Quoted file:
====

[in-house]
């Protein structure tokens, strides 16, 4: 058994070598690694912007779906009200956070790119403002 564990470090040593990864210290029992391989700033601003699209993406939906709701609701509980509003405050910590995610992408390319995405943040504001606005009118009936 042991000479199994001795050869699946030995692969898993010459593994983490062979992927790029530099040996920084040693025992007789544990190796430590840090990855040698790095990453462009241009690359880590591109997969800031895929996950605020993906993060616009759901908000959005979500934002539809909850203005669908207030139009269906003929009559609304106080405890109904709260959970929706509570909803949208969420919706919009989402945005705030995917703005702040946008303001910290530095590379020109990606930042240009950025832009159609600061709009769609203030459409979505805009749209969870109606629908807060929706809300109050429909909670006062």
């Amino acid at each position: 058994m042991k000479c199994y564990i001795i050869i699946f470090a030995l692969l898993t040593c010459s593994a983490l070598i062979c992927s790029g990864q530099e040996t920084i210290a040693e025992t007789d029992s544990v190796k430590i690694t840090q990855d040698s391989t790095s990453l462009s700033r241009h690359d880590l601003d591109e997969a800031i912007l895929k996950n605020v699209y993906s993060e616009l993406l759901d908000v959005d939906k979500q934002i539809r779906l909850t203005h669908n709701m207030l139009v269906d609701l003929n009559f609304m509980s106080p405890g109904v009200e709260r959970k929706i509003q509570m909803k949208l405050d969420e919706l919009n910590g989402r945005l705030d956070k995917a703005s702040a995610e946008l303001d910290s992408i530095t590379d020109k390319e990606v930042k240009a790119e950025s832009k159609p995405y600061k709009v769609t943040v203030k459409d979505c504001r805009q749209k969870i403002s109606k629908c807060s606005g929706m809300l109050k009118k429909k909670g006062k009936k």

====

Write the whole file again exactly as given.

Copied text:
[in-house]
């Protein structure tokens, strides 16, 4: 058994070598690694912007779906009200956070790119403002 564990470090040593990864210290029992391989700033601003699209993406939906709701609701509980509003405050910590995610992408390319995405943040504001606005009118009936 042991000479199994001795050869699946030995692969898993010459593994983490062979992927790029530099040996920084040693025992007789544990190796430590840090990855040698790095990453462009241009690359880590591109997969800031895929996950605020993906993060616009759901908000959005979500934002539809909850203005669908207030139009269906003929009559609304106080405890109904709260959970929706509570909803949208969420919706919009989402945005705030995917703005702040946008303001910290530095590379020109990606930042240009950025832009159609600061709009769609203030459409979505805009749209969870109606629908807060929706809300109050429909909670006062």
């Amino acid at each position: 058994m042991k000479c199994y564990i001795i050869i699946f470090a030995l692969l898993t040593c010459s593994a983490l070598i062979c992927s790029g990864q530099e040996t920084i210290a040693e025992t007789d029992s544990v190796k430590i690694t840090q990855d040698s391989t790095s990453l462009s700033r241009h690359d880590l601003d591109e997969a800031i912007l895929k996950n605020v699209y993906s993060e616009l993406l759901d908000v959005d939906k979500q934002i539809r779906l909850t203005h669908n709701m207030l139009v269906d609701l003929n009559f609304m509980s106080p405890g109904v009200e709260r959970k929706i509003q509570m909803k949208l405050d969420e919706l919009n910590g989402r945005l705030d956070k995917a703005s702040a995610e946008l303001d910290s992408i530095t590379d020109k390319e990606v930042k240009a790119e950025s832009k159609p995405y600061k709009v769609t943040v203030k459409d979505c504001r805009q749209k969870i403002s109606k629908c807060s606005g929706m809300l109050k009118k429909k909670g006062k009936k």